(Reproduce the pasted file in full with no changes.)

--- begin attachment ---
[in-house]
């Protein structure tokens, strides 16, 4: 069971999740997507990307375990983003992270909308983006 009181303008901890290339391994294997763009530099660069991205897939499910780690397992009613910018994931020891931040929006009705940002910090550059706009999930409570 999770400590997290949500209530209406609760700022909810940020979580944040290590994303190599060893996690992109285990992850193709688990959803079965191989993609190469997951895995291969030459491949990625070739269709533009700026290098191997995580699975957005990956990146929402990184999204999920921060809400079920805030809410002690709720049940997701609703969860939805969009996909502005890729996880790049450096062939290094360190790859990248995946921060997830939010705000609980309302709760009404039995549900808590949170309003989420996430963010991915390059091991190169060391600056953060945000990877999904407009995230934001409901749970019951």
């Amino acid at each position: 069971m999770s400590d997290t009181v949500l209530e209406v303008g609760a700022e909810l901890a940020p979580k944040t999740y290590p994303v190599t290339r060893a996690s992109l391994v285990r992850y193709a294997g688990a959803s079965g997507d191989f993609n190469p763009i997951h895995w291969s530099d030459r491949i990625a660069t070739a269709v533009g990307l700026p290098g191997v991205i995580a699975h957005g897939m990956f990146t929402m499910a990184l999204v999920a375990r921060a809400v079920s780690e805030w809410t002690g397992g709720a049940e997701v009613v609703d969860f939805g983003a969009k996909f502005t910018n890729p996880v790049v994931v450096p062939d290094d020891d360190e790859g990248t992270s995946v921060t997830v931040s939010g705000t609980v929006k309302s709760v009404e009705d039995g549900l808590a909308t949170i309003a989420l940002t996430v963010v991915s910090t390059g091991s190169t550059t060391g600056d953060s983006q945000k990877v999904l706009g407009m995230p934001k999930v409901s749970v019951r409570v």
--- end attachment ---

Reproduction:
[in-house]
């Protein structure tokens, strides 16, 4: 069971999740997507990307375990983003992270909308983006 009181303008901890290339391994294997763009530099660069991205897939499910780690397992009613910018994931020891931040929006009705940002910090550059706009999930409570 999770400590997290949500209530209406609760700022909810940020979580944040290590994303190599060893996690992109285990992850193709688990959803079965191989993609190469997951895995291969030459491949990625070739269709533009700026290098191997995580699975957005990956990146929402990184999204999920921060809400079920805030809410002690709720049940997701609703969860939805969009996909502005890729996880790049450096062939290094360190790859990248995946921060997830939010705000609980309302709760009404039995549900808590949170309003989420996430963010991915390059091991190169060391600056953060945000990877999904407009995230934001409901749970019951």
């Amino acid at each position: 069971m999770s400590d997290t009181v949500l209530e209406v303008g609760a700022e909810l901890a940020p979580k944040t999740y290590p994303v190599t290339r060893a996690s992109l391994v285990r992850y193709a294997g688990a959803s079965g997507d191989f993609n190469p763009i997951h895995w291969s530099d030459r491949i990625a660069t070739a269709v533009g990307l700026p290098g191997v991205i995580a699975h957005g897939m990956f990146t929402m499910a990184l999204v999920a375990r921060a809400v079920s780690e805030w809410t002690g397992g709720a049940e997701v009613v609703d969860f939805g983003a969009k996909f502005t910018n890729p996880v790049v994931v450096p062939d290094d020891d360190e790859g990248t992270s995946v921060t997830v931040s939010g705000t609980v929006k309302s709760v009404e009705d039995g549900l808590a909308t949170i309003a989420l940002t996430v963010v991915s910090t390059g091991s190169t550059t060391g600056d953060s983006q945000k990877v999904l706009g407009m995230p934001k999930v409901s749970v019951r409570v």